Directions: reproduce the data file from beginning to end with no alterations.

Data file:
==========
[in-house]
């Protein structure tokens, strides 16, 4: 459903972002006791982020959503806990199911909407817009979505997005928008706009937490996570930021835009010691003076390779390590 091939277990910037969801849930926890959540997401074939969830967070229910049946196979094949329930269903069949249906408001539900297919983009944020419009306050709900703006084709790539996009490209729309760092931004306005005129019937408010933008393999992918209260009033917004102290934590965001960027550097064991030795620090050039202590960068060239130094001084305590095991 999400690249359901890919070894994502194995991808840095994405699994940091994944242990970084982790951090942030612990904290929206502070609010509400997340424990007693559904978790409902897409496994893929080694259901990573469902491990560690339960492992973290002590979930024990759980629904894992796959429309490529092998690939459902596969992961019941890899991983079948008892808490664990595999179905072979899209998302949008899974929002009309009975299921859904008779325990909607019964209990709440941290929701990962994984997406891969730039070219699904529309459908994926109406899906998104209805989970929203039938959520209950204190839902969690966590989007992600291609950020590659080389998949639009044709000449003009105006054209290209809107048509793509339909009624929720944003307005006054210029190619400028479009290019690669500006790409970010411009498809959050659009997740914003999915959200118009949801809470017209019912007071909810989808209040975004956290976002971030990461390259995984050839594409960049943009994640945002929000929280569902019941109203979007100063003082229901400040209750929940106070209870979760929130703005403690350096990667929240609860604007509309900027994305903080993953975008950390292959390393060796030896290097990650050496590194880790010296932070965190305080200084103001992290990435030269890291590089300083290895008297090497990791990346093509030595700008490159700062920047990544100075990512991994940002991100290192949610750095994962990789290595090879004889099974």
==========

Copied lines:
[in-house]
């Protein structure tokens, strides 16, 4: 459903972002006791982020959503806990199911909407817009979505997005928008706009937490996570930021835009010691003076390779390590 091939277990910037969801849930926890959540997401074939969830967070229910049946196979094949329930269903069949249906408001539900297919983009944020419009306050709900703006084709790539996009490209729309760092931004306005005129019937408010933008393999992918209260009033917004102290934590965001960027550097064991030795620090050039202590960068060239130094001084305590095991 999400690249359901890919070894994502194995991808840095994405699994940091994944242990970084982790951090942030612990904290929206502070609010509400997340424990007693559904978790409902897409496994893929080694259901990573469902491990560690339960492992973290002590979930024990759980629904894992796959429309490529092998690939459902596969992961019941890899991983079948008892808490664990595999179905072979899209998302949008899974929002009309009975299921859904008779325990909607019964209990709440941290929701990962994984997406891969730039070219699904529309459908994926109406899906998104209805989970929203039938959520209950204190839902969690966590989007992600291609950020590659080389998949639009044709000449003009105006054209290209809107048509793509339909009624929720944003307005006054210029190619400028479009290019690669500006790409970010411009498809959050659009997740914003999915959200118009949801809470017209019912007071909810989808209040975004956290976002971030990461390259995984050839594409960049943009994640945002929000929280569902019941109203979007100063003082229901400040209750929940106070209870979760929130703005403690350096990667929240609860604007509309900027994305903080993953975008950390292959390393060796030896290097990650050496590194880790010296932070965190305080200084103001992290990435030269890291590089300083290895008297090497990791990346093509030595700008490159700062920047990544100075990512991994940002991100290192949610750095994962990789290595090879004889099974």